Solar Tariffs discussionSolarWorld, a German-based manufacturer, has introduced a petition with the International Trade Commission and the U.S. Department of Commerce seeking to impose additional antidumping (AD) and countervailing (CVD) duties on imports of solar products from China and Taiwan. Interestingly, the petition aims to relieve U.S. solar panel manufacturing companies from imports that are sold in the U.S. at less than fair value (“dumped”) or allegedly benefit from subsidies in China or Taiwan. However, the petition could increase material costs and have significant impacts on the broader U.S. solar industry.

The U.S. solar industry grew ten times faster than national job creation last year and now employs over 150,000 Americans. Solar can now compete head-to-head on cost with other forms of electricity generation, such as coal and natural gas. Due to uncertainty caused by the trade case, prices for material components of Solar PV products have begun to rise. As these costs increase, the overall cost per installed watt will increase, hamstringing America’s booming solar industry.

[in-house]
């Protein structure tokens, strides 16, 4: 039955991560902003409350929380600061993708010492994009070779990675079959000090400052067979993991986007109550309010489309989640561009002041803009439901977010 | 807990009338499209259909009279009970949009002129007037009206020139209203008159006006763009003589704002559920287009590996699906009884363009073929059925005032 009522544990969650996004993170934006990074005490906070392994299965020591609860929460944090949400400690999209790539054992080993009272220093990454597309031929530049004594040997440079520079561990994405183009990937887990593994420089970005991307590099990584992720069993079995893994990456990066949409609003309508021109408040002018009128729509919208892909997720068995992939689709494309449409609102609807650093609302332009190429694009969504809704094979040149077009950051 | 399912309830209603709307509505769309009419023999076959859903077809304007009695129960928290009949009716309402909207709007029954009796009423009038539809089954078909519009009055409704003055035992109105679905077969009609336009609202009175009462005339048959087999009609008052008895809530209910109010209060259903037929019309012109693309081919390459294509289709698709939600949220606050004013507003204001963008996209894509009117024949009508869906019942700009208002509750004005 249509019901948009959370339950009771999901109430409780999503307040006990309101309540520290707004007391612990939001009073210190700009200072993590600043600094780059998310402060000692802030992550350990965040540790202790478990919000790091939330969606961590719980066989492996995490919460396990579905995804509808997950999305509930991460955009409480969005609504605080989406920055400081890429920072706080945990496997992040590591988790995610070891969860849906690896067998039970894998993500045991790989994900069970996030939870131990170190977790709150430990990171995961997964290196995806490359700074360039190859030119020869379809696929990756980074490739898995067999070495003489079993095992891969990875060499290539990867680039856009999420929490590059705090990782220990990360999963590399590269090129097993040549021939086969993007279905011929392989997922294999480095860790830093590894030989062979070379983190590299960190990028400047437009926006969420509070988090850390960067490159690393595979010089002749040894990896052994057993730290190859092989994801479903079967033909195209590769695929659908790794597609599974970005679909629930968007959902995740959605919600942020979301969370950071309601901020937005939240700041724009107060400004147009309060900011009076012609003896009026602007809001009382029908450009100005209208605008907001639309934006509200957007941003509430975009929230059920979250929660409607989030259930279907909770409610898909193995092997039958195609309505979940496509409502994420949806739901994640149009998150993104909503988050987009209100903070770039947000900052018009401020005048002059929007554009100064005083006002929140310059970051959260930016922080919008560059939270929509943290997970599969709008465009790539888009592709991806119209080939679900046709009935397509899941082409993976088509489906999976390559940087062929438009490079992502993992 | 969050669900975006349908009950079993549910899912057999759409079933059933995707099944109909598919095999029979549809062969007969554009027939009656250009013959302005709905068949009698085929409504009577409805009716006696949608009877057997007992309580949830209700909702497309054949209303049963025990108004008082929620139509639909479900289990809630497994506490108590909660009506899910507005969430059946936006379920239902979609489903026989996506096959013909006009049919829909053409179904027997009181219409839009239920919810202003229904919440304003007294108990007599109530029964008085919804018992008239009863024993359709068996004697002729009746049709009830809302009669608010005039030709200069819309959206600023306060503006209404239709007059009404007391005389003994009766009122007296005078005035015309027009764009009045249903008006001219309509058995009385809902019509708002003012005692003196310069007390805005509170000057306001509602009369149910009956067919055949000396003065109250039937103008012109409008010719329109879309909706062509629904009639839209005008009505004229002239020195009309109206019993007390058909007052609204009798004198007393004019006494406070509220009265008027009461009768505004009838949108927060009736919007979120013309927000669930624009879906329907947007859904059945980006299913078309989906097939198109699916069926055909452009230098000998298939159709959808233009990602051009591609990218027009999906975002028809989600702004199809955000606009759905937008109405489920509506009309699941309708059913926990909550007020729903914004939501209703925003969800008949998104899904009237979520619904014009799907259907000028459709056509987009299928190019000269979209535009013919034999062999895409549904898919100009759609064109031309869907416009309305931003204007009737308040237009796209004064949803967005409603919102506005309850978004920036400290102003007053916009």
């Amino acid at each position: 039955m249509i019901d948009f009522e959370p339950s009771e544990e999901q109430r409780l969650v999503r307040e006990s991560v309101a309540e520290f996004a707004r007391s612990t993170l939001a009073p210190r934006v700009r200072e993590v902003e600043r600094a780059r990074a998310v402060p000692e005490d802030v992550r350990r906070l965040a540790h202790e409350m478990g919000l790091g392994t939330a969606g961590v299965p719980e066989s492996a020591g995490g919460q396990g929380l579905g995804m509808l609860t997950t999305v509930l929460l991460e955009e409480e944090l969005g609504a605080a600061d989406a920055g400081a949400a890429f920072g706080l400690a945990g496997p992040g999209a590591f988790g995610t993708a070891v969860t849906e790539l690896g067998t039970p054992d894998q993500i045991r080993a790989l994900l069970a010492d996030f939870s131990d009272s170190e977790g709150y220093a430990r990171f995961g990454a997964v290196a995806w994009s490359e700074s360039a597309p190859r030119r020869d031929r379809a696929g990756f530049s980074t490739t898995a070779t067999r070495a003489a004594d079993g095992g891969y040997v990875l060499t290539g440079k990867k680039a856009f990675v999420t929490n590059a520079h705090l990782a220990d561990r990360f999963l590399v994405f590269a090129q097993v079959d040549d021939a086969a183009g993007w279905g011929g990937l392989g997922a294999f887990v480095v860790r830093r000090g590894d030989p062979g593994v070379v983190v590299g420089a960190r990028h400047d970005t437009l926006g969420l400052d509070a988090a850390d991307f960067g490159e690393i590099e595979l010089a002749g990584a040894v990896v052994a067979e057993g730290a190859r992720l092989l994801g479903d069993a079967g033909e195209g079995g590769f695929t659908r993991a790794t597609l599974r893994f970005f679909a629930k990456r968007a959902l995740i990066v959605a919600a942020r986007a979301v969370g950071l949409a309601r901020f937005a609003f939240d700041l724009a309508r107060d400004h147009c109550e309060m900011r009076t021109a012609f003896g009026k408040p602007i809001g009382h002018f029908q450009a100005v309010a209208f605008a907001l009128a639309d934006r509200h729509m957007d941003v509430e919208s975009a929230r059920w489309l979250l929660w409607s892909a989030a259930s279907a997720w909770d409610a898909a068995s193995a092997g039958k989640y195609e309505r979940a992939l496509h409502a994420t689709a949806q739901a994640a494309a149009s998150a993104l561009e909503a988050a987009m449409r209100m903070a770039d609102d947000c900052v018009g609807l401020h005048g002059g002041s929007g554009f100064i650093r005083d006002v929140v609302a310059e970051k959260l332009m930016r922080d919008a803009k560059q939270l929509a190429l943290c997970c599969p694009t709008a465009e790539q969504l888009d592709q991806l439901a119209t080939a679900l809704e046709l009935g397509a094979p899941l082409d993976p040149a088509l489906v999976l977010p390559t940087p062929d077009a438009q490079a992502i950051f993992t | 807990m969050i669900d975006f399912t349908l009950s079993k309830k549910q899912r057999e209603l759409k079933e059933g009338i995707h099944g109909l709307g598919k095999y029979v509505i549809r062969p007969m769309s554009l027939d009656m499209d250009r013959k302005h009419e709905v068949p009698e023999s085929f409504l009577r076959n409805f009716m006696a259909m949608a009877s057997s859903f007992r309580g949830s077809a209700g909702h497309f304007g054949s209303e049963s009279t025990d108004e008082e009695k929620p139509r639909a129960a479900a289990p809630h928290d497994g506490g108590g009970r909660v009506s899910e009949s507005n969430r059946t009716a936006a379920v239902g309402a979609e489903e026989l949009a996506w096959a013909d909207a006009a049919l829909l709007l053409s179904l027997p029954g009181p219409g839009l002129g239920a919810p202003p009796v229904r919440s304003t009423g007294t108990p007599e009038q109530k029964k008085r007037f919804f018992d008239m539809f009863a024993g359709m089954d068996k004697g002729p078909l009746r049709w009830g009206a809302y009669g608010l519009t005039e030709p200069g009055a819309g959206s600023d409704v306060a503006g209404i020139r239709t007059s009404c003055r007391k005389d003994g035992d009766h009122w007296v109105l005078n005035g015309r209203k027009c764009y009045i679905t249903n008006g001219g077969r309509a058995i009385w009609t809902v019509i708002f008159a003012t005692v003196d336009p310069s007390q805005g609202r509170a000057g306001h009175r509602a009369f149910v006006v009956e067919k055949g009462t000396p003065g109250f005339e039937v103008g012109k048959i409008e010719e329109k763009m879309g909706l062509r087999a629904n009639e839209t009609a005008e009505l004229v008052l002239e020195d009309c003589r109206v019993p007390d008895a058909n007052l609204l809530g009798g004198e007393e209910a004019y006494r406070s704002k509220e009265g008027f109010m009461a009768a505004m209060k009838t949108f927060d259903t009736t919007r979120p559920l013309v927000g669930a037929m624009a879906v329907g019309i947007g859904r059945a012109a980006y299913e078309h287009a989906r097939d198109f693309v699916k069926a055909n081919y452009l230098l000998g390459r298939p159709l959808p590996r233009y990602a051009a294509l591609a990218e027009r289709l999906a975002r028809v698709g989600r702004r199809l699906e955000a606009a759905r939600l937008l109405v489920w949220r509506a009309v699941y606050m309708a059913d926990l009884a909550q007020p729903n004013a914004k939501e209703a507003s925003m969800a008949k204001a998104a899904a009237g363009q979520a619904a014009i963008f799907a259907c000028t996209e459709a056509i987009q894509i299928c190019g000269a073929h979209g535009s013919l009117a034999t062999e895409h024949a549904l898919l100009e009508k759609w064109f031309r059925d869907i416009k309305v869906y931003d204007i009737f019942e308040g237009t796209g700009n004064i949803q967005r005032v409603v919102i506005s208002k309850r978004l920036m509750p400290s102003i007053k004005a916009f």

While U.S. manufacturing of solar panels should be a goal, keep in mind that of the 20,000 solar jobs created last year, only 100 were in manufacturing. Tariffs would increase prices, not usher in a thriving U.S. solar panel manufacturing industry. Jobs across the country in solar installation, project development, maintenance, finance, as well as manufacturing of complementary products like racking systems and inverters, would be at risk.

I’m encouraged by the involvement of the Solar Energy Industries Association (SEIA) in pushing for a solution to this petition. SEIA has taken an active leadership role in developing an industry-supported proposal that would return certainty to the American solar market and alleviate the threat of tariffs. If the parties will come together for negotiations, we can create a sustainable ecosystem for all segments of the U.S. solar industry, including panel manufacturing, to grow.

The Department of Commerce recently announced that it would delay a preliminary decision on the trade case until June.

Would new tariffs help or harm the overall U.S. solar industry? What are your ideas for negotiating a settlement to this trade dispute?